Many years ago, a very strange object, elongated and shiny, flew through space tens of millions of miles from Earth. Its orbit and speed suggest it came from a system belonging to another host star.

A study by the Harvard astronomer suggested that there could be as many as 4 trillion alien spacecrafts flying in and around the solar system. (Artwork: Pixabay)

Astronomers named the object ‘Oumuamua – which means “spies” in Hawaiian – and began to split and argue over it.

On the one hand, most scientists don’t know what ‘Oumuamua is, but they’re also unwilling to speculate on what it might be.

On the other side, is a much smaller team led by Harvard astronomer Avi Loeb, who argue that we should at least consider the possibility that ‘Oumuamua is an alien spacecraft.

Now, with that logic in mind, Loeb goes on to ask another question: How many ‘Oumuamuas could be in and around the solar system?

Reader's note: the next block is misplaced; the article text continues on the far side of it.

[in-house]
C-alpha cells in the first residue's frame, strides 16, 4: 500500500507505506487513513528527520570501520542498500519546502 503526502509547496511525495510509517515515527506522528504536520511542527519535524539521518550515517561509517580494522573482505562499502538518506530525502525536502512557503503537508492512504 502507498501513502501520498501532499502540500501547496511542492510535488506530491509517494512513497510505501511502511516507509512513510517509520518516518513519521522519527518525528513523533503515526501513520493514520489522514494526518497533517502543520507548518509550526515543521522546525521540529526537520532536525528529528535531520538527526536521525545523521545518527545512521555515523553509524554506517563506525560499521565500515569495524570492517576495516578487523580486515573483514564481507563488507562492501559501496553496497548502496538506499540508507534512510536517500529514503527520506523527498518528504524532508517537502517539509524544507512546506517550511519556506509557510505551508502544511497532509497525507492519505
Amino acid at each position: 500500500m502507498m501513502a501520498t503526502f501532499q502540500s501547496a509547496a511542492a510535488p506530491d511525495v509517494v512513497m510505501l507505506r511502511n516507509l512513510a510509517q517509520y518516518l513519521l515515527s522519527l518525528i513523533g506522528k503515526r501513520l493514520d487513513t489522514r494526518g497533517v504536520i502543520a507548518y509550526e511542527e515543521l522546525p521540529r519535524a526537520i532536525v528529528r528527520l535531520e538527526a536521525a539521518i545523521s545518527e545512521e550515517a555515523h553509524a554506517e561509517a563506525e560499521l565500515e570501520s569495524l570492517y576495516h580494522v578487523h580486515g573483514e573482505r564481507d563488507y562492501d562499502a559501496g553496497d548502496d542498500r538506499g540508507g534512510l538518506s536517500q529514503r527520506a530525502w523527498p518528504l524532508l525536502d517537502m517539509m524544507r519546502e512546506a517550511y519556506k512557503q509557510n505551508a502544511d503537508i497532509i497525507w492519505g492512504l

And in an unreviewed study published September 22, Loeb and co-author Carson Ezell, also a Harvard astronomer, concluded that there could be as many as 4,000,000,000,000,000,000,000 (or 4 billion billion) such objects. Each of those objects came from a different stellar system and could have been artificially created.

The aforementioned number seems like a lot. But the solar system is very large. And the space between our star system and its nearest neighbor, Proxima Centauri, is even larger. In fact, finding any of those 4 billion billion objects to study more closely can be very, very difficult.

It should be noted that Loeb does not claim to have billions and billions of alien spacecraft circling a region of space in the Milky Way. After all, he never said that ‘Oumuamua is definitely an automated or crewed probe, but just suggested that we should be open to the possibility.

So what Loeb and Ezell came up with wasn’t an overall calculation of aliens, but rather of alien probes or other unnatural objects. It could be parts left over from alien spacecraft, fragments using technology beyond our understanding.